It is dismaying, but not surprising, that the Hillsborough County Public Transportation Commission plans to spend $90,000 for a lobbyist to cover its flanks in Tallahassee.
Without an influential lobbyist pleading the bureaucracy's case, lawmakers would have no trouble recognizing the commission should be abolished, just as Mayor Bob Buckhorn recommends.
Former state Sen. Ronda Storms rightly pushed such an effort a few years ago, but unfortunately failed.
There is no justification for the agency, which regulates taxis, ambulances, tow trucks and other vehicles. These are necessary chores, but Hillsborough is the only county in the state to require a separate agency to provide such oversight.
Hillsborough's setup, which includes three county commissioners, two Tampa City Council members and representatives from Temple Terrace and Plant City, politicizes the process.
As Buckhorn says, its responsibilities could be absorbed by the county. Having it administered as a "normal agency," Buckhorn says, "would take politics and campaign contributions out of the picture."
The board has an embarrassing history of ethical lapses. Former Hillsborough County Commissioner Kevin White was convicted on bribery charges related to his position on the Public Transportation Commission.
A former City Council member, while serving on the commission, voted to reject an application from an ambulance company and soon afterward successfully submitted his own application to provide the same service.
The commission has frequently limited competition, particularly when it comes to ambulance service, and has blocked such innovative transportation options as a free electrical vehicle service that produced revenue from tips.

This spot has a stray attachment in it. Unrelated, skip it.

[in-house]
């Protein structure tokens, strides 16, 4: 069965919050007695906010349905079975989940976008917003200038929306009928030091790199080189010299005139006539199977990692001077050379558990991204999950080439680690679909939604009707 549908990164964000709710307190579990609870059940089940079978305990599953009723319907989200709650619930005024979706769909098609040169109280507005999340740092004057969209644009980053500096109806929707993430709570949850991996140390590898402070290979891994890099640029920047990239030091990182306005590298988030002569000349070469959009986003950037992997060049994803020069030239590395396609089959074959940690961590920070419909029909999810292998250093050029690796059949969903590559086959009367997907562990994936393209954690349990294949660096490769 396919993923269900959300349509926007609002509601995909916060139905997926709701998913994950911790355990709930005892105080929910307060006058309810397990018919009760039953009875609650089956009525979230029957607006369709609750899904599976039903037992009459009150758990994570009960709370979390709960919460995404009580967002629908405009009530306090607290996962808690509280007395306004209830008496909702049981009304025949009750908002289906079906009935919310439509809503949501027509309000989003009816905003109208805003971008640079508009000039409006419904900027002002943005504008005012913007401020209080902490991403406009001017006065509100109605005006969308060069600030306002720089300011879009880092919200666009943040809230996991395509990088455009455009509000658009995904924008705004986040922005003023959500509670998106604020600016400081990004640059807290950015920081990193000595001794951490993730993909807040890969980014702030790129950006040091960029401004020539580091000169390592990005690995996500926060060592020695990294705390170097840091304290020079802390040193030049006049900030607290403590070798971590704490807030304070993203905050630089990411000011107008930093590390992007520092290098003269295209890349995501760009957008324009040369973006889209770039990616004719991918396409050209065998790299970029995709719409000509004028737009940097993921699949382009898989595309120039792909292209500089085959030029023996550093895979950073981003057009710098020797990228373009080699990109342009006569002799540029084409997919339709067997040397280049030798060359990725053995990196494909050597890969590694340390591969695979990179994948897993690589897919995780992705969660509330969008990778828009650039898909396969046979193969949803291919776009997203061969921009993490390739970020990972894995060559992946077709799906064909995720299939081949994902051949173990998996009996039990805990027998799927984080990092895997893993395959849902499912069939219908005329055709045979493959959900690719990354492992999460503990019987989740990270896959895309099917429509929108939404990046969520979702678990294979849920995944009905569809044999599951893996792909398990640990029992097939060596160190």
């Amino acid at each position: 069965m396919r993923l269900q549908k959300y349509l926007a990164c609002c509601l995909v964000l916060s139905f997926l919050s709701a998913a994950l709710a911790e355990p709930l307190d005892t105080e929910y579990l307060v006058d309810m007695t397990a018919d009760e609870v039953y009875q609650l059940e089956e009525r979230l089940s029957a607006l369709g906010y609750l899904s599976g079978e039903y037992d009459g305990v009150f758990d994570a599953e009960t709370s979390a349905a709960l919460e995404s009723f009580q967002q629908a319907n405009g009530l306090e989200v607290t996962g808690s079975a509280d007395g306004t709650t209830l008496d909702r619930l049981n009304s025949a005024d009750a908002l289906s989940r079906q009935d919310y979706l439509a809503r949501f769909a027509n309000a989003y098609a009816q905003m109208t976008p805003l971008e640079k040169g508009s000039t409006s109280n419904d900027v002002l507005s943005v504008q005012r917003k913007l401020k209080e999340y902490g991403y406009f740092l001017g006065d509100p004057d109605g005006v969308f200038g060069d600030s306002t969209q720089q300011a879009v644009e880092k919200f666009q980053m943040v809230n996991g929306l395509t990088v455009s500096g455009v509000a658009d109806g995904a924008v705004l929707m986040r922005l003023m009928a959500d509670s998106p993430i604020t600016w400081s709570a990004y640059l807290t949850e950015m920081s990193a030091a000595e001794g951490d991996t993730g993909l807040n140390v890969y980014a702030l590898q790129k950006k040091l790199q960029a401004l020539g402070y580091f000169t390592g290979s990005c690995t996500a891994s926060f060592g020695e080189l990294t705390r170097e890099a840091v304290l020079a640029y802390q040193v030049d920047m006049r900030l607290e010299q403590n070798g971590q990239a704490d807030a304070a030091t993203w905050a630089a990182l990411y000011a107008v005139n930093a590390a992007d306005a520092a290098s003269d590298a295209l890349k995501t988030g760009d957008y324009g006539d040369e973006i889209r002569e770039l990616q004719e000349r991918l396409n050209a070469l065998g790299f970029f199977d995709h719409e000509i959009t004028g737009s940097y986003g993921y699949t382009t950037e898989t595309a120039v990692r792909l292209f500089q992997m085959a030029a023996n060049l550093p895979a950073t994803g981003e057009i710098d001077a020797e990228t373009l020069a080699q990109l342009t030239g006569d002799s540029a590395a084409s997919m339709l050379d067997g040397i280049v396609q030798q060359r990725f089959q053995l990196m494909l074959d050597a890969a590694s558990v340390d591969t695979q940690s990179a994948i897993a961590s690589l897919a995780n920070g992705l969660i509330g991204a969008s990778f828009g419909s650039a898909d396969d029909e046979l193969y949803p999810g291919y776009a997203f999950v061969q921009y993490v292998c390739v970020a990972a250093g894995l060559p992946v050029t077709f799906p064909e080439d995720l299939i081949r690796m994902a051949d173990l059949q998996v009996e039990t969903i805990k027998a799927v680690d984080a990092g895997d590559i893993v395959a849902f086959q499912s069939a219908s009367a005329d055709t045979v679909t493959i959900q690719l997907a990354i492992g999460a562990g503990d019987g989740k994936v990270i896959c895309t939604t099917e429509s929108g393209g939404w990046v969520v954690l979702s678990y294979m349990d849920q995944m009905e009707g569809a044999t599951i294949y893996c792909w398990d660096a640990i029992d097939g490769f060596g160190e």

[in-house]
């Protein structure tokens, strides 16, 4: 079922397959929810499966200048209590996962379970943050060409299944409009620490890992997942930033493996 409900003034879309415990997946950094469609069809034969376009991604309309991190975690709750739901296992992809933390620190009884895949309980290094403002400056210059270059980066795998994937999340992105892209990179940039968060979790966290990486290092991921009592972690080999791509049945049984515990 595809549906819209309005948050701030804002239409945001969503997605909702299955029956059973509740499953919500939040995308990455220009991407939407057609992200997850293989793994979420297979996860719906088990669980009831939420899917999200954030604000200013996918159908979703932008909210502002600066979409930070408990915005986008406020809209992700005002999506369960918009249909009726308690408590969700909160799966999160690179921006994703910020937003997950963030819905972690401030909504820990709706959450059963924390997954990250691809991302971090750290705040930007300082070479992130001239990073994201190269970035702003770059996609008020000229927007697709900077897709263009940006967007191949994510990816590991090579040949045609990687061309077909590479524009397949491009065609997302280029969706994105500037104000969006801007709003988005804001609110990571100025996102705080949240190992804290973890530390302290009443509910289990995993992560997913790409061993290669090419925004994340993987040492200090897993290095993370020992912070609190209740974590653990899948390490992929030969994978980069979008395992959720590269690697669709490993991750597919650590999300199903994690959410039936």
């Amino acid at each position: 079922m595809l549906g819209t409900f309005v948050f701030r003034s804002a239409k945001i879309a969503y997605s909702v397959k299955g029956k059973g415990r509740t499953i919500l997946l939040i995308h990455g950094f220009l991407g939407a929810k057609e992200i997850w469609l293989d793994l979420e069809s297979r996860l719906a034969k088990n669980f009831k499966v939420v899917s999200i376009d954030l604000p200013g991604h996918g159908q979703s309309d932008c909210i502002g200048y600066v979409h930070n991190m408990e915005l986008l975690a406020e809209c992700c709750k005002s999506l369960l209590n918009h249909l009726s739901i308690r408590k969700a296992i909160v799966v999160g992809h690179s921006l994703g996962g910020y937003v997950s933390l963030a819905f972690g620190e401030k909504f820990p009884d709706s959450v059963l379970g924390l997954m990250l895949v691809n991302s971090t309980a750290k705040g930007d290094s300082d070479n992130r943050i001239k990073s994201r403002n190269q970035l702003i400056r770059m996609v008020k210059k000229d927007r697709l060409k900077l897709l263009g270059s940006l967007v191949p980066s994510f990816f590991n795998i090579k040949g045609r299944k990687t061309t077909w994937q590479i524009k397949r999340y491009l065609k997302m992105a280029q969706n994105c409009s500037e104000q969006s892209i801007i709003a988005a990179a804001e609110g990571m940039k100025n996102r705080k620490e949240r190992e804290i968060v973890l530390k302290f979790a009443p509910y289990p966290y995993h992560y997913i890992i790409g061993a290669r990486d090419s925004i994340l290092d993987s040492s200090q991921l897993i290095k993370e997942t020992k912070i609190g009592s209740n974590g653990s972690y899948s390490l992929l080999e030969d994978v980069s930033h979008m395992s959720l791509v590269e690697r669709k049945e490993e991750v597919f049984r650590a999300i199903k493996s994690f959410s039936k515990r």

Hillsborough County Commissioner and PTC Chair Victor Crist says the agency protects consumers by conducting background checks on drivers and scrutinizing the finances of the transportation companies.
But the county could easily handle such routine tasks, using the same fees paid by the transport companies to the PTC for regulatory costs.
Buckhorn praises Crist's work as chairman, but rightly sees the Public Transportation Commission discourages competition and creates the potential for conflict. Since the board was established by the Legislature, it will require legislation to eliminate it. But lawmakers should have no trouble seeing that eliminating the agency can be done in a way that will, as the mayor says, "ultimately bring more competition while still retaining the oversight we need."